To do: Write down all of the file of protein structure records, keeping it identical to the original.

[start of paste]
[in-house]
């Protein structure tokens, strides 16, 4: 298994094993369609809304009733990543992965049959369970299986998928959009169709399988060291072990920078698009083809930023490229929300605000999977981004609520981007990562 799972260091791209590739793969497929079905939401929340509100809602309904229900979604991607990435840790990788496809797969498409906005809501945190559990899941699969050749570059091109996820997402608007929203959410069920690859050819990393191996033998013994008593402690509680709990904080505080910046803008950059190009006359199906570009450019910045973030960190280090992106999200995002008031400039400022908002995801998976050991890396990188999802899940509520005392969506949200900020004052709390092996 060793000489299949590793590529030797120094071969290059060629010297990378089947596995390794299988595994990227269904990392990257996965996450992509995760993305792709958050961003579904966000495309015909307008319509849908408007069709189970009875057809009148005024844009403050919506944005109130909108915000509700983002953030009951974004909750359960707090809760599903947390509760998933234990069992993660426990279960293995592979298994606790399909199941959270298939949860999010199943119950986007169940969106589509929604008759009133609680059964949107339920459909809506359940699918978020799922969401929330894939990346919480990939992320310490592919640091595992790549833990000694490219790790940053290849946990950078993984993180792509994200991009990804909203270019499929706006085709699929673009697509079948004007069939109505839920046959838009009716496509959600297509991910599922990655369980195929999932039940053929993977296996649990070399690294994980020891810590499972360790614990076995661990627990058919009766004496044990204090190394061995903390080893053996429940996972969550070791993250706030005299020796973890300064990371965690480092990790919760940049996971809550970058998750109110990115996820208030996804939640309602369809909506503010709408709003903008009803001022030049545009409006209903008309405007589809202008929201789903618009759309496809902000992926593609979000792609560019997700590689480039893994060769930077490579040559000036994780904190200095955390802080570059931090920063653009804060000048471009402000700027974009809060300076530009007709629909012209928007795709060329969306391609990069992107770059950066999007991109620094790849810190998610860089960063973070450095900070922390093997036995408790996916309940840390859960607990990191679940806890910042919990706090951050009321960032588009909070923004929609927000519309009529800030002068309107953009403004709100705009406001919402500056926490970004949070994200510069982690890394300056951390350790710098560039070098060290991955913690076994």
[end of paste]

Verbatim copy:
[in-house]
């Protein structure tokens, strides 16, 4: 298994094993369609809304009733990543992965049959369970299986998928959009169709399988060291072990920078698009083809930023490229929300605000999977981004609520981007990562 799972260091791209590739793969497929079905939401929340509100809602309904229900979604991607990435840790990788496809797969498409906005809501945190559990899941699969050749570059091109996820997402608007929203959410069920690859050819990393191996033998013994008593402690509680709990904080505080910046803008950059190009006359199906570009450019910045973030960190280090992106999200995002008031400039400022908002995801998976050991890396990188999802899940509520005392969506949200900020004052709390092996 060793000489299949590793590529030797120094071969290059060629010297990378089947596995390794299988595994990227269904990392990257996965996450992509995760993305792709958050961003579904966000495309015909307008319509849908408007069709189970009875057809009148005024844009403050919506944005109130909108915000509700983002953030009951974004909750359960707090809760599903947390509760998933234990069992993660426990279960293995592979298994606790399909199941959270298939949860999010199943119950986007169940969106589509929604008759009133609680059964949107339920459909809506359940699918978020799922969401929330894939990346919480990939992320310490592919640091595992790549833990000694490219790790940053290849946990950078993984993180792509994200991009990804909203270019499929706006085709699929673009697509079948004007069939109505839920046959838009009716496509959600297509991910599922990655369980195929999932039940053929993977296996649990070399690294994980020891810590499972360790614990076995661990627990058919009766004496044990204090190394061995903390080893053996429940996972969550070791993250706030005299020796973890300064990371965690480092990790919760940049996971809550970058998750109110990115996820208030996804939640309602369809909506503010709408709003903008009803001022030049545009409006209903008309405007589809202008929201789903618009759309496809902000992926593609979000792609560019997700590689480039893994060769930077490579040559000036994780904190200095955390802080570059931090920063653009804060000048471009402000700027974009809060300076530009007709629909012209928007795709060329969306391609990069992107770059950066999007991109620094790849810190998610860089960063973070450095900070922390093997036995408790996916309940840390859960607990990191679940806890910042919990706090951050009321960032588009909070923004929609927000519309009529800030002068309107953009403004709100705009406001919402500056926490970004949070994200510069982690890394300056951390350790710098560039070098060290991955913690076994």